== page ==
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There were numerous times during the course of our review that we appreciated the ability to view two applications at the same time. For example, on one instance, we wanted to look something up on the Web while texting a friend. Being able to view both applications at the same time in this instance was quite handy and useful.

We also enjoyed using the Echo in Tablet mode, particularly while browsing the Web. Although there is a separation between screens that breaks up the view, you still get additional screen real estate which can be handy, particularly for sites that are not optimized for mobile browsers. In both single-screen and Tablet mode, you can tap the screen twice to zoom in and out within the browser.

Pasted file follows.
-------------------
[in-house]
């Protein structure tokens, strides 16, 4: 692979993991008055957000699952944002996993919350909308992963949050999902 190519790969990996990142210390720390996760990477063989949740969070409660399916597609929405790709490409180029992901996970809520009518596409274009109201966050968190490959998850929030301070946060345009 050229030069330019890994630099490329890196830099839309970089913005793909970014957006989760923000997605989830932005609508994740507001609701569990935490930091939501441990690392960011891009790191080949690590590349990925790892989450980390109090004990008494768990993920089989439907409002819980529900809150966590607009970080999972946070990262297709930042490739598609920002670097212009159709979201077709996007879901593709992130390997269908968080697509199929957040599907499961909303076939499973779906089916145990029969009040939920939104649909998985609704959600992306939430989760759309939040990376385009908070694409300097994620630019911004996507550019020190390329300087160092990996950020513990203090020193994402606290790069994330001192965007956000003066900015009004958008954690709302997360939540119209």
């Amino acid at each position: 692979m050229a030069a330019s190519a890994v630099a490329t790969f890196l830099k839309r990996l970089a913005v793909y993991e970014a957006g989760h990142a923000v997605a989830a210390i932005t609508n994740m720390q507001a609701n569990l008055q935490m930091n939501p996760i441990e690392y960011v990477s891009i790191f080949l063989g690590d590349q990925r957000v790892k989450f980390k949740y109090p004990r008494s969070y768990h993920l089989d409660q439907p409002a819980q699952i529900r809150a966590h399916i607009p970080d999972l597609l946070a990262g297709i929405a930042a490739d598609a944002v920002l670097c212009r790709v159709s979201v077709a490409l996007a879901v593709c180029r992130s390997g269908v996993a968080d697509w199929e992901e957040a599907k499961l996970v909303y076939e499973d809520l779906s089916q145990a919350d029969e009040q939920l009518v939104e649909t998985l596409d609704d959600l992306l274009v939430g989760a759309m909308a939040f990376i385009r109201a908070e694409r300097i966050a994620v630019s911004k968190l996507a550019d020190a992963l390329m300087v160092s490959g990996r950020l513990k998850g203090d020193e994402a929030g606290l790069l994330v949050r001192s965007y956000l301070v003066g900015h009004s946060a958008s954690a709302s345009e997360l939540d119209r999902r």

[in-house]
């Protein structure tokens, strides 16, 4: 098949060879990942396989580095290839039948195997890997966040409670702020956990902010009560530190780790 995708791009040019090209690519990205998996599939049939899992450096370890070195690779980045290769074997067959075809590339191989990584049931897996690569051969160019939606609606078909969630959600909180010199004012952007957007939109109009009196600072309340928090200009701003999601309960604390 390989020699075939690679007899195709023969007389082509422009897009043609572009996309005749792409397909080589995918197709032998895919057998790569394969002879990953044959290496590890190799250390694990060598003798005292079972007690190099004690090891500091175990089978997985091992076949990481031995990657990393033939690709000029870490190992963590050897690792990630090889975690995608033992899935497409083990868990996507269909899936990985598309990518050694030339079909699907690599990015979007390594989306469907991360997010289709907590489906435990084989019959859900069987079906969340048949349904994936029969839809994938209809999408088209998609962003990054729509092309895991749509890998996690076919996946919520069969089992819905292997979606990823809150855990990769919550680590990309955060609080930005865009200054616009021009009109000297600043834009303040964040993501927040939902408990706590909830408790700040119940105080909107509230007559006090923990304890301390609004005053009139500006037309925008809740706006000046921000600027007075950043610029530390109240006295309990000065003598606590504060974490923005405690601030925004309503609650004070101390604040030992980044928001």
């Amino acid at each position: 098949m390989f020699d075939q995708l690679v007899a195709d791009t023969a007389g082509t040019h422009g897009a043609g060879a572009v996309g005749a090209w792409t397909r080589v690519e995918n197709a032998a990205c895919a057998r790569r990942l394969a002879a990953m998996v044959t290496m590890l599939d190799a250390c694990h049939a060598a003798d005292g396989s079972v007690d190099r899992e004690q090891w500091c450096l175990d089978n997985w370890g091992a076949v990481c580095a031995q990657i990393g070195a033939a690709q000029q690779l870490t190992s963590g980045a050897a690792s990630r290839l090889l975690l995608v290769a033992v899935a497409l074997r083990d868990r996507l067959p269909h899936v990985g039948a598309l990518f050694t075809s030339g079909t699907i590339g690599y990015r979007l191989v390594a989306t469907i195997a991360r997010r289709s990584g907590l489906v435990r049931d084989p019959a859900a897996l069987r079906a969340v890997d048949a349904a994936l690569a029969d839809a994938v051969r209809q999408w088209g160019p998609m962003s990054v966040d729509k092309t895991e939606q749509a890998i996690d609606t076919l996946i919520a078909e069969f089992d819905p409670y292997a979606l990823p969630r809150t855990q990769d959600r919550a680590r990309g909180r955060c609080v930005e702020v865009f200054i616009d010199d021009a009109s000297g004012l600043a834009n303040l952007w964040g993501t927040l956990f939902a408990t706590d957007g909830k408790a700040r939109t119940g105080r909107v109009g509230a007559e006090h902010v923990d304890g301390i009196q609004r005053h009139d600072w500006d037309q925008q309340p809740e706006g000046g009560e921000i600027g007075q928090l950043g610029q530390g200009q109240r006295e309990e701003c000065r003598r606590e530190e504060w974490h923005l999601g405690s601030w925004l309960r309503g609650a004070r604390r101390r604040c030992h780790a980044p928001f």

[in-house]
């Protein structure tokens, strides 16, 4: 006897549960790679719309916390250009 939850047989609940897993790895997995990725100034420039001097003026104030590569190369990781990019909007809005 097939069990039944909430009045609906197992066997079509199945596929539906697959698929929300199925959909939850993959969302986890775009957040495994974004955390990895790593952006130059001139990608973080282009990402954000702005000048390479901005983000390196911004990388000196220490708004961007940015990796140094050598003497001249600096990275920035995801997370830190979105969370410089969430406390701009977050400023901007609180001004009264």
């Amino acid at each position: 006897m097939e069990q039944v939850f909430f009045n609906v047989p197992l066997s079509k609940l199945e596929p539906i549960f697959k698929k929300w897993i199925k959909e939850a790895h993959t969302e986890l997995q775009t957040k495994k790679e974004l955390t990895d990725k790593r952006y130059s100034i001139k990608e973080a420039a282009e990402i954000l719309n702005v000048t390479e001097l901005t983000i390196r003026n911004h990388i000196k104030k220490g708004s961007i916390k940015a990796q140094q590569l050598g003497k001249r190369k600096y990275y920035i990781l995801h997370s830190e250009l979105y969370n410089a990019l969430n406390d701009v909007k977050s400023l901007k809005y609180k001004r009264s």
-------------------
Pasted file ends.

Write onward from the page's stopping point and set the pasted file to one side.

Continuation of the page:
With select apps, Kyocera also enables an Optimized Mode that offers additional functionality to some of the applications. For example, with Optimized Mode, you'll be able to compose email on one screen and use the other screen as a touchscreen keyboard. By placing the keyboard on its own separate screen, you get a larger view of your message as well as a roomier keyboard. Another example of the Optimized Mode can be seen with the VueQue app which enables you to watch a YouTube video on one display while browsing and queuing additional YouTube videos on the other.